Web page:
DOCUMENT RESUME 02526 - [A1812847] Actions Recommended to Make the ?oreign Gifts and Decorations Act More Effective. ID-77-31; B-159008. June 23, 1977. 8 pp. + 2 appendices (13 pp.). Report to the Congress; by Elmer B. Staats, Comptroller General. Issue Area: International Economic and Military Programs (600). Contact: International Div. Budget Function: International Affairs: Conduct of Foreign AfiTaJrs (152). Organization Concerned: Department cf State. Congressional Relevance: House Committee on International Relations; Senate Committee on Foreign Relations; Congress. Authority: Foreign Gifts and Decorations Act of 1966 (P.L. 89-673, as amended; P.L. 90-83). 5 U.S.C. 7342. 18 U.S.C. 641. 22 C.F.R. 3. A followup review was made of the Secretary of State's implementation of recommendations made in 1975, which were designed to strengthen the administration of the Foreign Gift- and Decorati.ons Act of 1966. The act prohibits U.S. Got.rnment employees from soliciting gifts and decorations from foreigr governments and discourages the acceptance of unsolicited gifts and decorations. Where ref-sal night embarrass the donor or adversely affect U.S. foreign relatirns, the item(s) may be accepted. They may be retained by the individual if less than $50 in value; if their value is more than $50, they Bust be tfrned over to the Government. Findings/Conclusions: The status of the DepartmeLt of State's actions on the recommendations was: (1) definitive procedures for ,andling foreign gifts received by the President and members of his family had been developed; (2) the Department of State does not plan to implement the recommendation that Federal Agencies nd U.S. Missions report gifts or decorations received in excess of minimal value by Federal employees; (3) no additional steps are being taken by the Off.ce of Protocol to publicly disclose gifts reported; (4) no action has been taken in terms of providing comprehensive and overall guidance concerning the act; (5) no action has been taken to note and document gifts received but not reported or deposited; (6) new criteria were developed, but not formalized in writing, as to followup on gifts retained for official use; and (7) no new blanket concurrences to the Armed Forces for badges and *mdals have been granted. Recommendations: Legislative action is still needed to strengthen provisions to the act to: establish points of responsibility in each of the three branches of the Government to assure compliance with the act; report and deposit gifts within a specified period of time from their revceipt; provide coverage for temporary or intermittent experts and consultants; establish effective penalties for noncompliance with the act; give the General Services Administration responsibility for defining sin'l-al valve subject to evaluation every 3 years; and provide for approval of the Secretary of State or his delegate before foreign gifts may be sold, and give the General Services Adainistration explicit authority to conduct negotiated sales. (DJN) REPORT TO THE CONGRESS 0: - BY THE COMPTROLLER GEN1ERAL i S -OF THE UNITED STATES Actions Recommended To Make The Foreign Gifts And Decorations Act More Effective Department of State In 1975 GAO recommended legislative chanc- es to the Congress and made several recornm- mendations to ,he Secretary of Sta3te to strengthen the admniriistration of the r-oreign Gifts and Decorations Act whic prohibits U.S. Government employees from soliciting gifts and decorations frcm other governments and discourages the acceptance of unsolicited gifts and decorations. However, no n:i. legislation has been passed on the recomme-,atiolis; other GAO recom mendations to -,., Secretary of £,ate gen erally have not been put into action. this report stresses the continuing need 1(ir action so that the letter and spirit of this awvw is car- riecl out. ID-77-31 JUNE 23, )977 COMPTROLLER GENERAL OF THE UtI1TO rrATLS WASHINMTrON. D.C B-159008 To the President of the Senate and the Speaker of the House of Representatives This is our followup report on the statue of recommendations made in our March 26, 1975, resort to the Senate Committee on Foreign Relations, "Propo- sals To Strengthen The Foreign Gifts and Decorations Act of 1956" (ID-75-51). (See app. I.) The Foreign Gifts and Decorations Act of 1966 (Public Law 89-673) of October 15, 1966, as amended in 1967 (Public Law 90-83), prohibits U.S. Government employees from soliciting gifts and decorations from foreign governments and discourages the acceptance of unsolicited gifts and decorations. Gifts of minimal val. :--less than $50--may be accepted. Gifts of more than minimal value may be accepted if refusal would cause offense or ewtar- rassment or otherwise adversely affect U.S. foreign relations, but they cannot be retained by the recipient. Such gifts are accepted on behalf of the U.S. Government and must be forwarde6 to the Chief of Protocol, Department of State. Our 1975 report noted that 542 foreign gifts had been reported to the Chief of Protocol from the passage of the act on October 15, 1966, through September 1, 1974. This figure did not include a large number of foreign gifts received by U.S. Presidents. From September 1, 1974, through February 11, 1977, 959 foreign gifts were reported to the Chief of Protocol. These gifts were reported as follows. President Ford and his family 216 Vice President Rockefeller and his family 6 Secretary of State Kissinger and his family 311 B-159008 Members of Congress 59 Others 367 a/959 a/ 101 gifts were approved by the Office of Protocol to be retained for official use by various Government agencies. Our 1975 eport made a series of recommendations to the Secretary of State designed to strengthen the administration of the act. We found that the Secretary generally has not implemented our recommendations and no new legislation has been passed t^ strengthen the Foreign Gifts and Decorations Act. However, in this followup review, we found that the Office of Protocol had impro-,ed its procedures for recording and account- ing for for gn gifts reported. In addition, :he House of Representa:ives rnd the Senate have passed resolutions outlining a code o. ethicr that affects the tireatment of gifts through reporting in financial dicclosure statements. The £tatus of State's actions on our recommendations is discussed below. Recommendation 1--Develop definitive procedures for the recording, control, and custody of gifts received by the Vice President, Secretary of State, and members of their families. The Office of Protorol developed definitive pro- cedures for handling the foreign gifts received by the President and members of the First Family. Procedures for handling Vice President Rockefeller's gifts had been discussed at the staff level. On April 7, 1976, a copy of the procedures for handling the President's gifts was forwarded to the Counsel to the Vice President for consideration in arriving at a procedure for han- dling foreign gifts received by the Vice President. As of January 12, 1977, no response had been received from the Office of the Vice President by the Office of Protocol. 2 E-159008 A senior staff representative of Vice Mcndale's staff has been fully briefed President ments of the law and regulations, and on the require- the Office of Protocol has already given the requested for display at the Vice President's authorization official residence of a number of gifts presenteC to him in of his recent working visits to Western the course Japan. Europe and The Office of Protocol's position is that no special procedures are necessary for handling the foreign gifts received by the Secretary of State. bound by The same Federal Regulations The Secretary is (22 CFR part 3) as are all other persons who fre subject the Department feels that these regulations to the act, and for this purpose. The Secretary of are adequate State, turned in gifts to the Office of Protocol however, has groups rather than individually as in lots or received and five wedding gifts have been returned to the donors. Recommendation 2--Request Federal Missiofns to report to the Chief of agencies and U.S. Protocol any Federal employees who receive decorations or gifts in excess of minimal value. State does not plan to implement this tion. It maintains that neither recomLmenda- Federal agencies nor U.S. Missions have the obligation, have under statute or regulationqs, nor should they to report gifts received by their employees. On the Chief of Protocol reiterated .ecember 20, 1976, employee responsibfl- ities under the act in a memorandum to the beads of all Federal agencies. This memorandum, similar to one issued in July 1974, included value was defined as $50 retailtwo additions--minimal in the United States and a statement was included in the regulatLns placing the burden of proof on the recipient establish that the gift from a foreignof the gift to minimal 7alue. Copies of this memorandum government is of sent to all American diplomatic and ,;ere also consular posts, the Speaker of the House of Representatives, of the Senate. The State Department and the President has further pub- licized this information ir its January i977 Newsletter. 3 B-159008 Reco,?mnendation 3--Direct the Chief of Protocol to perio-ically disclose to the public all gifts reported to him and to request an accounting of gifts received by the Vice President, the White House staff, and the Secretary of State. State believes that the Chief of Protocol should not be burdened with the obligation of publicly dis- closing gi2ts reported to the Office of Protocol or with requesting a formal accounting by the officials cited-- requirements which Protocol contends are satisfied by existing procedures. State also continues to believe that the Foreign Gifts and Decorations Act confers no investigative powers on the Chief of Protocol and that therefore the Office of Protocol is not authorized to require such an accounting. Office of Protocol officials told us in January 1977 that they were taking no additional steps to publicly disclose gifts reported, because these records are already open to the public under the Freedom of Information Act. The State Department disagreed with our suggestion that gift records be periodically reported in the Federal Register, stating th6t such disclosures are likely to cause embarrassment to the donors. Recommendation 4--Provide mnr' detailed guidance *to Federal agencies concerning those provisions of the act which are confusing or subject to misinterpretation. Two points have been clarified in the December 20, 1976, memorandum to the heads of all Federal agencies on employee responsibilities under the Foreign Gifts and Decorations Act of 1966. These are (1) minimal value is defined as being $50 retail in the United States and (2) the burden of proof to establish that a gift from a foreign government ".s of minimal value rests with the recipient of the gift. The other items below which were considered confusing or subject to misinterpre- tation as stated in our March 1975 report were not addressed. 4 B-159008 -- Definitions of gift and foreign government. -- Status of gifts received from quasi-governmental or multinational organizations. ---Confusion on types of gifts required to be reported. -- Whether a trip or travel could be accepted the expense of a foreign government. at -- Whether the President or his delegate could authorize disposal of foreign gifts and tions without regard to restrictions of decora- other statutes governing disposal of U.S. property. No action has been taken on this recommendation in terms of providing comprehensive and overall guidance to Federal agencies. Protocol officials informed us in January 1977 that they clarify confusing of the act on an ad hoc basis as needs provisions arise (i.e., when contacted by agencies with questions). Recommendation 5--Direct the Chief of Protocol note and document gifts known to have been to received but not reported or deposited. After notifying the gift recipient of his responsibilities, sideration should be given to notifying con- and other appropriate officials and to the Congress documenting action taken. Again, State's position remains unchanged actions have been taken. The Department and no maintains actions which we noted the Office of Protocol that could have taken to effect compliance are not being the absence of enforcement authority. taken due to Office of Protocol officials expressed that this recommendation lies in the realm the opinion of employee conduct and ethics and therefore, the employees' should be monitored by the appropriate actions employing Federal agencies. 5 B-159008 Recommendation 6--Direct the Chief of Protocol to periodically follow up on gifts retained for official use. State believes that responsibility for property control and an inventory system for gifts retained for official use must rest with the user who possesses physical control of an item. In i,.s January 1975 com- ments on a draft of our report, the Department informed us that new criteria had been developed for passing upon such agency requests and that subsequent corres- pondence with agencies would state agency razsponsibili- ties concerning the safeguarding of this property. Office of Protocol officials advised us in January 1977 that the new criteria has not been formalized in writing. However, the criteria is that an item will be approved for official use if a similar item is normally used in the course of an agency's official business and is furnished as part of the agency'r inventory. Language in the letters approving items for retention for official use states that the gifts are Federal property and *;hould be accounted for and safeguarded at all times in accordance with v,:andard Federal property management procedures. If at any time the gift is not desired, it should be forwarded to the )ffice of Protocol for disposition as provided for under %ne act. Recommendation 7--Direct the Chief of Protocol to review recurring requests for authority to retain various classes of medals and badges and consider providing blanket concurrence to the Armed Forces for those badges and medals that are of nominal stature. The Department of State, when commenting on a draft of our prior report in January 1975, told us that a review of recurring requests would be undertaken, with a pos- sible provision of blanket concurrence where appropriate. In January 1977, State irformed us that no further blanket concurrences have been granted beyond those previously approved allowing the Arm,, and Air Force to review their department's requests to retain qualifications and skill badges. However, in the event that requests for retention 6 B-159008 of other nominal awards should reach such a level as to cause administrative problems, consideration also be given to providing blanket concurrence will on these awards. We discussed the status of the recommendations to the Secretary of State with Department made officials and believe that the substance of the recommendations made in our March 1975 report is still valid. Bowever, State's position is that it does not have the authority to require compliance with the 1966 act nor believes it appropriate to have this authority and does the resources not have to monitor compliance. Our review of financial disclosure systems regulations concerning standards for conduct and of executive branch departments and agencies also affects the subject of gifts. During the past 3 years, we have issued some 20 reports on this subject, and in February 1977 we issued a summary report recommending that the establish an Office of Ethics in the executive President, adequate resources to ensure enforcement and branch with compliance. Should such an office be established, we believe it should have responsibility for issuing rules and regulations esteolisbling the criteria for minimum value. and To date, no new legislation has been passed to strengthen the provisions of the Foreign Gifts and Decorations In our opinion, regardless of congressional Act. action.s being taken to establish a financial disclosure system for top- level Governme.t officers and employees, legislative action is still needed to strengthen the provisions of the Foreign Gifts and Decorations Act to -- establish points of responsibility in each of the three branches of tie Government to assure com- pliance with the act, -- report and deposit gifts within a specific period of time from their receipt, 7 B-159008 -- provide coverage for temporary or intermittent experts and consultants, -- establish effective penalties for noncompliance with the act; -- give the General Services Administration respon- sibility for defining minimal value subject evaluation every 3 years, and to -- provide for appro-val of the Secretary c: State or his delegate before foreign gifts may be sold and give the General Services Administration explicit authority to conduct negotiated sales. A proposed revised statute draft wh.~ch incorporates these changes is included as appendix II. Copies of this report are being sent Office of Managenent and Budget; Secretary to the Director, of State; Administrator, General Services Administration; Chairman, Civil Service Commission. and Comptroller General of the United States APPENDIX I APPENDIX I COMPTROLLER GENERAL'S REPORT TO PROPOSALS TO STRENGTHEN THE THE COMMITTEE ON FOREIGN FORFIGN GIFTS AND DECORATIONS RELATIONS ACT OF 1966 UNITED STATES SENATE Multiagency DIGEST WHY THE REVIEW WAS MADE Acceptance of unsolicited gifts and decorations is permissible The Senate Committee on Foreign if their refusal might offend Relations asked GAO to review or embarrass the donor or ad- administration and operation of versely affect the foreign re- the Foreign Gifts and Decora- lations of the United States. tions Act of 1966 and subse- (See p. 1.) quent legislation, Executive orders, and regulations. (See The act permits acceptance and P. 37.) retention of gifts of minimal value and decorations for out- The Chief of Protocol, Depart- standing or meritorious serv- ment of State is responsible ice. All other gifts and deco- for administering the act. rations may not be retained and (See p. 2.) are the property of the United States.- (See p. 1.) FINDINGS AND CONCLUSIONS Reporting of gifts Deficiencies in the act and its The act applies to Presidents, implementing regulations limit Vice Presidents, Members of the the effectiveness of the law. Congress' and employees in all three branches of Federal Gifts and decorations Government, including civilian legislation and military. It does not ap- ply to some experts and con- Implementing provisions of the sultants hired by the Govern- Constitution (see p. 1), the ment. (See p. 4.) 1°66 Act The President, Vice President, -- prohibits Government employ- and Secretary of State and eef; from soliciting gifts and members of their families are decorations, and the principal recipients of gifts from foreign governments. -- discourages acceptance of un- (See p. 4.) solicited gifts from other governments by limiting con- As of September 1, 1974, 542 ditions under which gifts may foreign gifts were reported by be accepted. (See p. 1.) 141 employees of the executive APPENDIX I APPENDIX I and legislative branches to the ascertain whether these were Office of Protocol. (See isolated instances or represen- p. 4.) tative of a more general prob- lem of a lack of reporting. This total does not include a (See pp. 4, 8, and 10.) large number of gifts received by Presidents Johnson or Nixon. Administration of the act Neither had reported to Pro- tocol the gifts recorded by The reporting system under the their Gift Units. (See act relies heavily on voluntary p. 4.) compliance by the recipient. Neither the act nor its regula- Pr-sident Johnson's gifts are tions require that gifts be re- in the LBJ Library in Austin, ported within a specific time, Texas. Most of President nor is there an effective Nixon's gifts are in storage at penalty for noncompliance. the National .rchives. (See pp. 7 and 8.) These deficiencies limit the effectiveness of the law. Gifts received by the Presi- (See p. 15.) dents are handled exclusively by a White House Gift Unit. However, the Chief of Protocol The White House Gift Unit did could have not identify all gifts received by former President Nixon and -- alerted the Congress to dif- members of his family. (See ficulties encountered, pp. 5 to 70) --requested the White House and President Ford has approved new other Federal agencies or procedures relating to the ac- units to report gifts re- ceptance of foreign gifts re- ceived by their employees, ceived by him and his family. GAO believes the new procedures --advised gift recipi'.nts of will improve reporting and con- the provisions of the act, trolling these gifts under the and act. (See p. 7.) -- retained or prepared records As of March 1975, Vice Presi- of gifts known to have been dent Rockefeller's staff and received but not reported. the Department of State'c (See pp. 17 and 18.) staff were developing new procedures for handling gifts. Individuals receiving gifts (See p. 13.) often are in the higher civil service grades or hold elective Records GAO h3as examined indi- or high appointee positions. cate that some Government of- GAO noted a reluctance on the ficials may have received gifts part of the Office of Protocol which, up to the present, have to approach such individuals not been reported to the Chief concerning requirements of the of Protocol. GAO was unable to act. (See p. 18.) 10 APPENDIX I APPENDIX I Here are other arpects of the act and its regulations re- to the General Services Admin- quiring clarification o: istration for disposition. change: The Chief of Protocol was un- able to locate all gifts, in- -- Regulations do not explain dicative of inadequate control. that the act applies to gilts (See pp. 29 and 31.) given by officials of any foreign governmental subdivi- Generally, the General Services sion, not solely national Administration advises suitable Government units, such as governments. (See p. 20.) museums, that items are avail- -- Regulations fail to explain able. If there are no quests, re- that all gifts whether given the items may be sold. as a personal or state gift, are under the provisions of As of September i, 1974, 433 the law. (See p. 20.) gifts had been turned over to the General Services Adminis- --Neither the regulations nor tration. Of these, 283 were the act state whether or not on hand and 143 were trano- gifts from foreign quasi- ferred, with the remaining 7 government organizations or being sold by the Administra- tion. multinational organizations need to be reported. (See One museum, to which gifts had p. 16.) been transferred, had.exchanged Neither the act nor its requla- or sold 26 items. Better con- trcl over disposition of gifts tions require an independent appraisal of the gifts. The is needed. (See pp. 29 to 31.) burden of determining a gift's worth--"minimal value' defined Decorations as $50 or less--rests with the recipient. (See p. 17.) ?'ne provisions of the act re- garding decorations are gener- The act also applies to intan- ally being followed. (See pp. 33 and 34.) gible gifts such as travel. However, as a general rule, intangible gifts of more than RECOMMENDATIONS minimal value may not be ac- cepted. The Secretary of State should (See p. 21.) develop clear procedures for Questionable disposition and he recording, control, use of gifts custody of gifts subject and to reporting under the 1966 act. Once a gift is reported to These procedures should in- the Chief of Protocol, he may per- clude: mit its use for official pur- poses or declare it excess per- --Requesting that Federal agen- sonal property and transfer it cies and U.S. missions report to the Chief of Protocol 11 APPENDIX 1 APPENDIX I Federal employees who re- recipients. (See pp. 12, ceived decorations or gifts 13, 23, and 24.) beyond minimal value. The act and its regulations -- Directing the Chief of Pro- limit the State Department's tocol to periodically dis- administrative effectiveness. close to the public, gifts However, actions GAO indicated reported to him; request an the Department could have taken accounting of gifts received were prudent administrative by the Vice President, the steps readily available. White House staff, and Sec- retary of State; and note In addition comments were re- and document gifts retained ceived from the Department of for official use, and gifts Defense, Executive Office of not deposited but known to the President, General Services have been received. (See Administration, and Smithsonian pp. 12 and 23.) Institution and are discussed, where appropriate, in the re- port. AGENCY ACTIONS AND UNRESOLVED ISSUESD - -- MATTERS FOR CONSIDERATION BY THE CONGRESS In disagreeing with GAO recom- mendations, the Department of GAO believes a need exists to State amend the Foreign Gifts and Decorations Act to provide the -- was of the opinion that it basis for adequately implement- could not have taken any ac- ing the constitutional intent tion which would have led to to control the impact of gifts broader compliance with the given by foreign governments. act, Further, a need exists for each branch of the Goveca;ment to es- --said that actions which GAO tablish separate arrangements feels the Office of Protocol to see that the statute is could have taken, were not followed. GAO believes it is taken due to the absence of unreasonable to expect the Ot- enforcement and compliance fice of Protocol to be in a authority, and position to effectively admin- ister the act with respect to --indicated that the Office of the legislative and judicial Protocol's reticence to ad- branches. GAO believes the act vise the Congress of diffi- should be amended to require culties encountered in ad- that ministering the act stemmed from Protocol's inability to --separate entities be respon- effect compliance in a gen- sible for administering the eral way, rather than from act in each branch of the sensitivity toward gift Government, 12 APPENDIX I APPENDIX I -- gifts be reported and depos- clearly accrue to the U.S. ited within a specific period Government as opposed to the of time from receipt, individual, and when approved by an appropriate official of --there be an effective penalty the executive, legislative, for noncompliance with the and judicial branche3. act, --clarify whether the President -- appropriate coverage for or his delegate is authorized temporary or intermittent to dispose of foreign gifts experts and consultants be and decorations without con- provided, sidering restrictions of other statutes governing dis- -- permission be required from posal of U.S. property, and the Secretary of StaLe before selling or trading a foreign -- clarify if a gift from a gift, and member of a foreign Head of State's family is to be con- --responsibility for defining sidered a gift from a for- minimal value be given to the eign government. (See President and be d2fined as a p. 25.) specific dollar value not subject to interpretation When considering the amendment (possibly $100 U.S. retail and administration of the act, price at the time of pur- Congress may wish to consider chase) with consideration be- alternative policy options in ing given by him from time to the interest of perspective. time to making the value re- Four approaches are listed flect inflation factors. below. (See pp. 24 and 25.) --Consenting to the acceptance The act should furtner be of gifts, where their refusal amended to would likely cause offense or lembarrassment or adversely --require public disclosure and affect the foreign relations independent appraisal of of the United States, with .gifts, the recipient permitted to retain those of minimal value --clarify whether gifts from (current approach). quasi-governmental and multi- national organizations are --Consenting to the recipient's included under the provisions retention of gifts of minimal of the act, value, where their refusal would likely caus?: offense or --distinguish and prcvide for embarrassment or adversely the acceptance of intangible affect the foreign reations gifts and emoluments of more of the United States, aIrd than minimal value, such as prohibiting the acceptance travel, where the benefits of gifts above such value. 13 .APPENDIX I APPENDIX T -- Co'.senting to the recipi- --Prohibiting the acceptance of elit's acceptance and re- any gifts by Federal employ- tention of all gifts, where ees. (See pp. 25 to 28.) their refusal would likely cause offense or embarrass- GAO has drafted a revised stat- ment or adversely affect ute, based on the current ap- the foreign relations of proach and the problems identi- the United States. fied during this review. (See app. V.) 14 *APPENDIX II APPENDIX II REVISED STATUTE A BILL To amend and improve 5 U.S.C. S7342. Be it enacted by the Senate and House of Representatives of the United States of America in Congress assembled, That 5 U.S.C. §7342 is hereby repealed and the follow- ing new section is substituted therefor: 57342. Receipt and disposition of foreign gifts and decorations. "(a) For the purpose of this section-- "(1) 'employee' means-- "(A) an employee as defined by section 2105 of this title; "(B) an expert or consultant while under contract with the United States or any agency, department, or establishment, thereof pursuant to section 3109 of this title; " iC) an individual employed by, or occupying an office or position in, the government of a ter:itory or possession of the United States or the District of Columbia; "(D) a member of a uniformed service; "(E) the President; "(F) a Member of Congress as defined by section 2106 of this title or any Delegate to the Congress; and "(G. a member of the family and household of an individual described in subparagraphs (A)-IF) of this paragraph; 1/ 1/ This provision would reenact subsection (a)(l)(F) of the existing act. For discussion of problems created by this provision and the countervailing considerations, see p. 16 of our report, ID-75-51, March 26, 1975. 15 APPENDIX II APPENDIX II "(2) 'foreign government' means-- "(A) all units of foreign governmental authority, including foreign national, state, local, and municipal governments; "(B) international and multinational organizations whose membership is composed, in whole or in part, of foreign governments as defined in subparagraph (A) of this paragraph; 2/ and "(C) an agent or representative of a .oreign government as defined in subpara- graph (A) and (B) of this paragraph, whether acting in an official or private capacity; "(3) 'gift' means a present or thing, other than a decoration, tendered by or received from a foreign government, but does not include assistance for which the Congress consents to the acceptance pursuant to section 108A of the r:utual Educational and Cultural Exchange Act of 1961, as amended ; "(4) 'decoration' means an order, device, medal, badge, insignia, or emblem tendered by or received from a foreign government; "(5) 'minimal value' means a retail value at time of acceptance not in excess of $100 in the United States; provided that every three years from the date of enactment of this section, 'minimal value' shall be redefined in regulations prescribed by the Administrator of the General Services Administration in consultation with the Secretary of State to reflect changes in the consumer price index for the prior three-year period; provided further that regulations of the employing agencies of the Government may define 'minimal value' for their employees to be less than the value prescribed under this paragraph; 2/ It is unclear under the existing act whether gifts from such organizations are subject to the act. 16 APPENDIX II APPENDIX II "(6) 'employing agency of the Government' means the Committee on Standards of Official Conduct for Members and employees of the House of Representatives; the Select Committee on Standards and Conduct for Senators and employees of the Senate; the department, agency, office, or other entity in which an employee is employed for all other legislative branch employees and all executive branch employees; and the Administrative Office of the U.S. Courts for judicial branch employees. "(b) An employee may not-- "(1) request or otherwise encourage the tender of a gift or decora- tion; or "(2) accept a gift or decoration except in accordance with the provisions of subsection (c) and (d). "(c) (1) Congress consents to-- "(A) the accepting and retaining by an employee of a gift of minimal value tendered or received as a souvenir or mark of courtesy; and "(B) the accepting by an employee of a gift of more than minimal value when it appears that to refuse the gift would likely cause offense or embar- rassment or otherwise adversely affect the foreign relations of the United States; provided, however, that a gift of more than minimal value is deemed to have been accepted on behalf of the United States and, upon acceptance, shall become the property of the United States; provided further, that an employee may accept gifts of travel expenses such as transportation, food, and lodging of more than minimal value from a foreign government only when the employing agency of the Government determines that (1) the 17 APPENDIX Ii APPENDIX II employee is on official business, (2) the expenses would otherwise be reimbursable by the United States, and (3) the circumstances and conditions make acceptance of such expenses necessary. The Secre- tary of State shall promulgate uniform guidelines for the use of the Government to implement this proviso. "(2) Within 60 days of acceptance of a gift of more than minimal value, the donee shall-- "(A) deposit the gift for disposal with the Secretary of State or his delegate; or "(B) subject to the approval of the employing agency of the Gov- ernment and the concurrence of the Secretary of State, deposit the gift for official use with the employing agency of the Govern- ment. Within 30 days of termin- ation of the official user the employing agency of the Govern- ment shall deposit the gift for disposal with the Secretary of State. "(3) when a donee deposits a gift of more than minimal value for disposal or for official use under subsection (c)(2), or within 30 days of acceptance of travel expenses as provided in subsection (c)(l)(B); the donee shall file a statement with the Secretary of State containing the information prescribed in subsection (f) of this section for that gift. 18 APPENDIX II APPENDIX II "(d) Congress consents to the accepting, retaining, and wearing by an employee of a decoration tendered in recognition of active field service in time of combat operations or awarded for other outstanding or unusually meritorious performance, subject to the approval of the employing agency of the Government and the concurrence of the Secretary of State. Without this approval and concurrence, the decoration is deemed to have been accepted on behalf of the United States, shall become the property of the United States, and shall be deposited by the donee, within 60 days of acceptance, with the Secretary of State or his delegate for official use or disposal. "(e) Gifts and decorations that have been deposited with the Secretary of State or his delegate for disposal shall be (1) returned to the donor, or (2) forwarded to the General Services Administration for trans- fer, donation, or other disposal in accor- dance with the provisions of the Federal Property and Administrative Services Act of 1949 (63 Stat. 377). However, no gift or decoration that has been deposited for disposal shall be sold except with the approval of the Secretary of State or his delegate after determining that the sale will not adversely affect the foreign rela- tions of the United States. Gifts and decorations may be sold by negotiated sales. 3,/ "(f) As soon as practicable after December 31 of a calendar year but no later than January 31 of the succeeding year, the 3/ It is the view of the State Department and General Services Administration that the present Foreign Gifts and Decor- ations Act contains an independent grant of authority to dispose of U.S. property. If this proposed subsection (e) is not enacted, the Congress should place some restrictions on the types of disposition that may be authorized. 19 APPENDIX II APPENDIX II Secretary of State shall compile a listing of all statements filed in accordance with subvsection (c)(3) and shall cause the listing to be published in the Federal Register. The listing shall include the following information for each gift reported: "(1) the name and position of the employee; "(2) a brief description of each gift accepted; "(3) the foreign government that presented each gift; and "(4) the date of acceptance of each gift. "(g) (1) The Secretary of State shall prescribe regulations to carry out the purpose of this section. These regulations shall be implemented by ,ilch of the employ- ing agencies of the Government for their employees. "(2) The employing agency of the Government shall document cases in which there is reason to believe that an employee has violated this section and refer such cases to the Department of Justice; obtain an independent appraisal of gifts when necessary; and take other similar actions necessary to carry out the purpose of this section. "(h) (1) Any employee who fails to deposit a gift cf more than minimal value as required under subsections (c)(2)(A) or (B) of this section shall, upon conviction, be punished by a fine of not more than $1,000 or by imprisonment for not more than twelve months, or by both such fine and imprisonment. 20 APPENDIX II APPENDIX II "(2) The penalty authorized in 18 U.S.C. §641 for unlawfully converting property of the United States shall apply to the !-.lawful retention of gifts of more than minimal value." 21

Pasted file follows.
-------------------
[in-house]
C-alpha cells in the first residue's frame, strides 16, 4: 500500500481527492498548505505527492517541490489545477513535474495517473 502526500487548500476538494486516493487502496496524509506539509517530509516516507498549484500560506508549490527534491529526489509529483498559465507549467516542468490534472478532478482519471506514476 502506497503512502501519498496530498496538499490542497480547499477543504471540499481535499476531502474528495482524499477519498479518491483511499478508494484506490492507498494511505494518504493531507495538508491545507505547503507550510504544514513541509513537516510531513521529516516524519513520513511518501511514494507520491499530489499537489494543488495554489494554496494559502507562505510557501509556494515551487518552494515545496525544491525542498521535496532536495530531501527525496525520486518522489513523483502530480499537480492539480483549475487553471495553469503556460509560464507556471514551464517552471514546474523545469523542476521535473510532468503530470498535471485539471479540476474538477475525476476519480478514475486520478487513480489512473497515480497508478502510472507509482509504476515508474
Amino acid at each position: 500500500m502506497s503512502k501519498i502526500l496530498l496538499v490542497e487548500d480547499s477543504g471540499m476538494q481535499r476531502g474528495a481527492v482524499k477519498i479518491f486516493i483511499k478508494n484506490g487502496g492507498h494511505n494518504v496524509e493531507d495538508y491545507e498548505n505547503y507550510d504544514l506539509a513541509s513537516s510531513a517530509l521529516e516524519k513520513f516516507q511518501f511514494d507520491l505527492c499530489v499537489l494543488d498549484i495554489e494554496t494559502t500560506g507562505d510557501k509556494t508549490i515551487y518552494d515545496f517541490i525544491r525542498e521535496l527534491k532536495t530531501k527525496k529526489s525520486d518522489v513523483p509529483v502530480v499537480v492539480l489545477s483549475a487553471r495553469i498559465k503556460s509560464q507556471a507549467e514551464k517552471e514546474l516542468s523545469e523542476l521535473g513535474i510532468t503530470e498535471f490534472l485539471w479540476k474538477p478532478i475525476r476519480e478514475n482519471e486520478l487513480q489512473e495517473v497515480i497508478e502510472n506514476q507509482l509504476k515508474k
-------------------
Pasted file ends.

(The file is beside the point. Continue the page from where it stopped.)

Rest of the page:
Actions Recommended to Make the Foreign Gifts and Decorations Act More Effective
Published by the Government Accountability Office on 1977-06-23.
Below is a raw (and likely hideous) rendition of the original report. (PDF)